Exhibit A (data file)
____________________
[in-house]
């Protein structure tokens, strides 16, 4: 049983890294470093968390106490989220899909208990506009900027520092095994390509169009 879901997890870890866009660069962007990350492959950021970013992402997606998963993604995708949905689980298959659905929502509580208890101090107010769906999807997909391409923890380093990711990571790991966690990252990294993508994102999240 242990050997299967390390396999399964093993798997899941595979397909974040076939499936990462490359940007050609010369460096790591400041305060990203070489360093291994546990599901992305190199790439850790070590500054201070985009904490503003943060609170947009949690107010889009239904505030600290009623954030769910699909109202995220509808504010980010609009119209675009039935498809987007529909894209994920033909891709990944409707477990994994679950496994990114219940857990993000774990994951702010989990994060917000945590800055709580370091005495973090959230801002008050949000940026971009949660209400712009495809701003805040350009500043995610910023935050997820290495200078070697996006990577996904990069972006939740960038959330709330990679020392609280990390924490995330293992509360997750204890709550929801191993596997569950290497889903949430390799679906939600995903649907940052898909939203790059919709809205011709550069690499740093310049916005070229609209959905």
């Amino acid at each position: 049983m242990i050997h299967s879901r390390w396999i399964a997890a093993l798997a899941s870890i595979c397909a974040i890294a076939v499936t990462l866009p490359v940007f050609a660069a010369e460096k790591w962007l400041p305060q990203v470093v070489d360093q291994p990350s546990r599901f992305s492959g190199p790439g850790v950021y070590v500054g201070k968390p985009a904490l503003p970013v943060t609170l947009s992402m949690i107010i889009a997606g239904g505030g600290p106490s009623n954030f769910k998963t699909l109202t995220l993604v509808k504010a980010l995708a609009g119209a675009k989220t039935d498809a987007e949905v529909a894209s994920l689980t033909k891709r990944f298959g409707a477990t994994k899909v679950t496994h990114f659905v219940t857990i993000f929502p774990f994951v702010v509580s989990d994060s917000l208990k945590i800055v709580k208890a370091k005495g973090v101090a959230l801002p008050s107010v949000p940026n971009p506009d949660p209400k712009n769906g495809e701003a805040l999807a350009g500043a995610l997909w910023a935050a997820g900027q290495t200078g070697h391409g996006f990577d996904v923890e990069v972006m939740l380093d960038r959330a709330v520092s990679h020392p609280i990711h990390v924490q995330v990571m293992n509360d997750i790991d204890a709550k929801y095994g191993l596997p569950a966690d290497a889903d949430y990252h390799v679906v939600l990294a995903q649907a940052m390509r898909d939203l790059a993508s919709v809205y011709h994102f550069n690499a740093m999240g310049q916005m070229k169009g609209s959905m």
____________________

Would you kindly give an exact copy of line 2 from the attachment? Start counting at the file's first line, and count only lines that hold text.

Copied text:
């Protein structure tokens, strides 16, 4: 049983890294470093968390106490989220899909208990506009900027520092095994390509169009 879901997890870890866009660069962007990350492959950021970013992402997606998963993604995708949905689980298959659905929502509580208890101090107010769906999807997909391409923890380093990711990571790991966690990252990294993508994102999240 242990050997299967390390396999399964093993798997899941595979397909974040076939499936990462490359940007050609010369460096790591400041305060990203070489360093291994546990599901992305190199790439850790070590500054201070985009904490503003943060609170947009949690107010889009239904505030600290009623954030769910699909109202995220509808504010980010609009119209675009039935498809987007529909894209994920033909891709990944409707477990994994679950496994990114219940857990993000774990994951702010989990994060917000945590800055709580370091005495973090959230801002008050949000940026971009949660209400712009495809701003805040350009500043995610910023935050997820290495200078070697996006990577996904990069972006939740960038959330709330990679020392609280990390924490995330293992509360997750204890709550929801191993596997569950290497889903949430390799679906939600995903649907940052898909939203790059919709809205011709550069690499740093310049916005070229609209959905």